Published: February 27, 2024 - 3 min read

Hannah Recker

Thanks to features like the ADDRESS function, Google Sheets is crucial for data analysis and project management. This function turns numeric row and column identifiers into standard A1 cell addresses, simplifying dynamic cell referencing. It’s invaluable for users dealing with calculations or variable data.

## Quick Guide to the ADDRESS Function

The ADDRESS function in Google Sheets offers a straightforward way to manage spreadsheet cells. It turns specified row and column numbers into a cell’s address. Its flexibility comes from optional arguments for absolute or relative references and sheet specifications. This makes it a go-to tool for advanced cell manipulation.

## Understanding Cell References

Effective data management in Google Sheets hinges on proper cell referencing. There are two main types: absolute (e.g., \$A\$1) and relative (e.g., A1).

Absolute references stay constant, while relative ones adjust when moved.

The ADDRESS function primarily uses A1 notation, the default system labeling columns alphabetically and rows numerically.

## Function Essentials – Examples of Use

Objective: Learn to create a simple cell reference using the ADDRESS function.

Choose a cell outside your dataset where you want to display the reference. For this example, let’s reference the cell containing “John Doe.”

Type in the formula =ADDRESS(2, 2). This formula tells Google Sheets to generate the cell’s address in the 2nd row and 2nd column, corresponding to “B2”.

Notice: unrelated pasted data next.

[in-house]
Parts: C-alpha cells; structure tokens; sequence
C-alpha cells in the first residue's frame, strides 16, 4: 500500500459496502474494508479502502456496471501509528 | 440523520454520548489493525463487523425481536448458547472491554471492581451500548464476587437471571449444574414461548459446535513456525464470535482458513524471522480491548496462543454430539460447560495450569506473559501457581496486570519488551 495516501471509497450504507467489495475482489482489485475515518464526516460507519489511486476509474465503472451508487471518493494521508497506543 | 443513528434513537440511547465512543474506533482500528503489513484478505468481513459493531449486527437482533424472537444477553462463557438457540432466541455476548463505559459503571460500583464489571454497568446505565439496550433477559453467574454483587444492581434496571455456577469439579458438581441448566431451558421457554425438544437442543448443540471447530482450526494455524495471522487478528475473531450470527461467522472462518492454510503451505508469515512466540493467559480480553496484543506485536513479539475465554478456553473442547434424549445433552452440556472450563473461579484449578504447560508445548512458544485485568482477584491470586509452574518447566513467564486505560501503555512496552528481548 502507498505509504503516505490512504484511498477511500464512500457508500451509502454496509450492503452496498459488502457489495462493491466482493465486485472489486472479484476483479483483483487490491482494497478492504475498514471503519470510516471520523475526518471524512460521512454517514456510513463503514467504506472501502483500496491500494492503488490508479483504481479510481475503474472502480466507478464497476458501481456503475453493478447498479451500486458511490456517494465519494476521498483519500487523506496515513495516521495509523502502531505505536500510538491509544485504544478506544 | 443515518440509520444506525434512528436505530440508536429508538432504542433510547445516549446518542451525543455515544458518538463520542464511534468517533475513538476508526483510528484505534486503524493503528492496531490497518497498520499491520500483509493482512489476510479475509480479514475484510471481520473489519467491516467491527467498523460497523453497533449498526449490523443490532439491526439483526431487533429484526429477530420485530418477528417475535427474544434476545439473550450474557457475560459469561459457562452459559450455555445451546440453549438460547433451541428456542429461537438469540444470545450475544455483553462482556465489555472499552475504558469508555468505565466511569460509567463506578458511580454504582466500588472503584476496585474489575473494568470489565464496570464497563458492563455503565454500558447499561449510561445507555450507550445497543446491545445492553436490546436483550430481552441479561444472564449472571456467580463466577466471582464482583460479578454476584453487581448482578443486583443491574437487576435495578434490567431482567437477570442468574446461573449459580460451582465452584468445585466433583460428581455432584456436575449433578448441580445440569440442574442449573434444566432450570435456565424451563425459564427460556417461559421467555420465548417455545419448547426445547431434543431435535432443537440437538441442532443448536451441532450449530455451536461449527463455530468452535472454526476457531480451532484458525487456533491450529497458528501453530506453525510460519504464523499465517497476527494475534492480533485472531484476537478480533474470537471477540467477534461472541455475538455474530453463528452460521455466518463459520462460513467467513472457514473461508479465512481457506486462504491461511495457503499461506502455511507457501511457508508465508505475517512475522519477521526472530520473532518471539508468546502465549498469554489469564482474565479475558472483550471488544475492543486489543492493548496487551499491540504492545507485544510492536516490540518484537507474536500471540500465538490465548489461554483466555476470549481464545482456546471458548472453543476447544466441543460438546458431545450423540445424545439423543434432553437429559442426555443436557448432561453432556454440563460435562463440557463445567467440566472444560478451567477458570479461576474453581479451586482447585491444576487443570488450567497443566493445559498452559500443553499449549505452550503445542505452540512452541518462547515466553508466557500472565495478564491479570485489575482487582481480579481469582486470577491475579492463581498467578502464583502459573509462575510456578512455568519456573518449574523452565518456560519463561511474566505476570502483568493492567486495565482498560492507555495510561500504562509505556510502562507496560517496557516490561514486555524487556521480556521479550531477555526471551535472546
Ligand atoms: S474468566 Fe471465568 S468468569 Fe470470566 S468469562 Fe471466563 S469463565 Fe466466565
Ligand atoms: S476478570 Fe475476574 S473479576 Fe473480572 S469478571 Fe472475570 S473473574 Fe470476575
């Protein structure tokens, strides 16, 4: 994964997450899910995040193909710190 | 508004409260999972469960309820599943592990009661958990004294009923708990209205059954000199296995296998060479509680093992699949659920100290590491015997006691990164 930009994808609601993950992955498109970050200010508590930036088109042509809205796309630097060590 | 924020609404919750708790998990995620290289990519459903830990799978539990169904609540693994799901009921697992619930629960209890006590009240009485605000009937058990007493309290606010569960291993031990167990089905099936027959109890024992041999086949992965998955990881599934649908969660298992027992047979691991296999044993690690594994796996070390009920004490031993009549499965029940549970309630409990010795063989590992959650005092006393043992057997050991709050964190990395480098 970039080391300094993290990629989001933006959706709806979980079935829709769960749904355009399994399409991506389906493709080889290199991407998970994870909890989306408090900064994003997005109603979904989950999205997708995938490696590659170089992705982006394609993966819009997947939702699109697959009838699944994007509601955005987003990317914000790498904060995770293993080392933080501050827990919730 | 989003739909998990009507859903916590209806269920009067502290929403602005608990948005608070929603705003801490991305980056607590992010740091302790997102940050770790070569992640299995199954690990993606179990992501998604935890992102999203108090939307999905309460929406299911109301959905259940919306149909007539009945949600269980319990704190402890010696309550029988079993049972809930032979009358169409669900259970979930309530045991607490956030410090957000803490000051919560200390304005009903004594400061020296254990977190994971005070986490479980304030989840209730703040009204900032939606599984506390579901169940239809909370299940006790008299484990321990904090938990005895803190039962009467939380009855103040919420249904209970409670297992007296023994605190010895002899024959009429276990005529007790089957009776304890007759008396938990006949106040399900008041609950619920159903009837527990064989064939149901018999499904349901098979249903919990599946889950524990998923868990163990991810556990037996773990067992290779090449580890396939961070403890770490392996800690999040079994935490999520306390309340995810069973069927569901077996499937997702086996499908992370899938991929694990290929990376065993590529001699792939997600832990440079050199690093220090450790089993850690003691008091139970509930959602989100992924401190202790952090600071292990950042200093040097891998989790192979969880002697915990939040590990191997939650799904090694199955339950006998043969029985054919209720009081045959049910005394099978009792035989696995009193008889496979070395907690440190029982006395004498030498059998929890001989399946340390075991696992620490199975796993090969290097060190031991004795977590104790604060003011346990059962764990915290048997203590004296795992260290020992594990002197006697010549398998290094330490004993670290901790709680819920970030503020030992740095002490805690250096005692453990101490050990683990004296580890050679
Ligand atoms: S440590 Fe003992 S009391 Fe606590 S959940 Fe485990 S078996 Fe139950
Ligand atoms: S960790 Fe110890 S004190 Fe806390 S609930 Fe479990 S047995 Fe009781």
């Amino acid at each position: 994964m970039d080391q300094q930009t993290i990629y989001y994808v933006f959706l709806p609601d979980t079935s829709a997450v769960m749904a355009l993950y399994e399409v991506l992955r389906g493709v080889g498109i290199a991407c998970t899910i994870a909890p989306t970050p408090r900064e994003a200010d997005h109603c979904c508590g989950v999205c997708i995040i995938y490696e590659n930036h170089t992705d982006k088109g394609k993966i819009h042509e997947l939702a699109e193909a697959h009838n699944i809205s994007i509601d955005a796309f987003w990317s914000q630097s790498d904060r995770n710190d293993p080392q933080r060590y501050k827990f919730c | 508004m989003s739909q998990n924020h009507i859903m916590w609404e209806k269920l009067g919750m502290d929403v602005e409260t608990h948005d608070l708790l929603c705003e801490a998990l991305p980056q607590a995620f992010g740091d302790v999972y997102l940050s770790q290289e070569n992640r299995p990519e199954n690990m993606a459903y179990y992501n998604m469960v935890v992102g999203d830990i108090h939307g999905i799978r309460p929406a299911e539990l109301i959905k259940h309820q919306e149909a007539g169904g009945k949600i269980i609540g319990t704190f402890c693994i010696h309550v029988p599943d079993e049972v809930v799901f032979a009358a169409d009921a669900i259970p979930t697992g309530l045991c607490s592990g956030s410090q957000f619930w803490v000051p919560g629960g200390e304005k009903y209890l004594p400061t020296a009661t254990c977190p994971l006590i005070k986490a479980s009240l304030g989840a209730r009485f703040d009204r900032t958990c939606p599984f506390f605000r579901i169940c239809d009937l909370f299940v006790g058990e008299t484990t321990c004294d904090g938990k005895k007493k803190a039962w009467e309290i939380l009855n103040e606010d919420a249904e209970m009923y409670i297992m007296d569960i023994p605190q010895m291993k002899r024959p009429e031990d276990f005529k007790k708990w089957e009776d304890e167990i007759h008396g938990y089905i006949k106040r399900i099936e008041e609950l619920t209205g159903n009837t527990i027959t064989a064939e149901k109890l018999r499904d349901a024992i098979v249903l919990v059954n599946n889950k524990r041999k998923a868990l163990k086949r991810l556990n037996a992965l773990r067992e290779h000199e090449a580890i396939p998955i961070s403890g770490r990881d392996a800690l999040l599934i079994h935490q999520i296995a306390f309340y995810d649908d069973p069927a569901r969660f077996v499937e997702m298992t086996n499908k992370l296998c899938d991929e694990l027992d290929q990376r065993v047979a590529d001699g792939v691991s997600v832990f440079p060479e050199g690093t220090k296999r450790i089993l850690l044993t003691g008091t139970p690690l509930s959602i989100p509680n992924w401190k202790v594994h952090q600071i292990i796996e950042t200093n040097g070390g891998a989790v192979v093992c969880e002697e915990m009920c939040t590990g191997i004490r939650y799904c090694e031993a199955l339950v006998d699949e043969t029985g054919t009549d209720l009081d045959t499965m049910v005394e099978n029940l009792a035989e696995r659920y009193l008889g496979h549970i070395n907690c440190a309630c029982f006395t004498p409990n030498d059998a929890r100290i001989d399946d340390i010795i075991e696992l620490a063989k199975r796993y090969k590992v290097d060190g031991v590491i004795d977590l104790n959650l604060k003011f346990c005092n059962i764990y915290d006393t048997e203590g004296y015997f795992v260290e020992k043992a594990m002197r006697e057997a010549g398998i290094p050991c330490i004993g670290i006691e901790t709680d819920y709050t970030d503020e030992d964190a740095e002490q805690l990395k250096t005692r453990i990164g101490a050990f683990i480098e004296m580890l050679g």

### Dynamic Data Retrieval with INDIRECT

Objective: Use the ADDRESS function combined with INDIRECT to read data from a cell dynamically.

To dynamically fetch the value from the cell referenced in the previous example (“John Doe”), select a new cell for the output.

Enter the formula =INDIRECT(ADDRESS(2, 2)). This formula uses ADDRESS to find the cell reference “B2”, and then INDIRECT reads the value in B2, returning “John Doe.”

### Understanding Relative and Absolute References

Objective: Learn how copying formulas affects the references and how to control this behavior.

Relative Reference Experiment:

In a cell, enter the formula =INDIRECT(ADDRESS(ROW(), COLUMN())). Place this formula in any cell within the dataset to return its content.

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Copy this formula to other cells in your dataset to see how the references change dynamically based on the formula’s position.

Static Reference Experiment:

Use the formula =INDIRECT(ADDRESS(2, 2)) to reference “John Doe” statically.

Copy this formula to various cells in your spreadsheet. You’ll notice that no matter where you paste it, it always returns “John Doe,” demonstrating a static reference.

Objective: Find and reference data dynamically based on conditions, such as searching for a specific name and retrieving associated information.

Suppose you want to find “Jane Smith’s” email dynamically. First, determine which row “Jane Smith” is located in. Assume “Jane Smith” is in row 3 of your dataset.

Use the formula =INDIRECT(ADDRESS(MATCH(“Jane Smith”, B:B, 0), 3)). This formula uses MATCH to search for “Jane Smith” in column B, ADDRESS to generate the cell address for her email in column 3, and INDIRECT to fetch the email address from that cell.

## Building an Address Book Template

Creating an address book in Google Sheets? Use these  ADDRESS and INDIRECT functions to display addresses dynamically, organize your data with clear labels for columns and rows, and apply formatting for easy reading. The SUBSTITUTE function can also help maintain data consistency.

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Hannah Recker Growth Marketer
Hannah Recker was a data-driven growth marketer before partying in the data became a thing. In her 12 years experience, she's become fascinated with the way data enablement amongst teams can truly make or break a business. This fascination drove her to taking a deep dive into the data industry over the past 4 years in her work at StreamSets and Coefficient.
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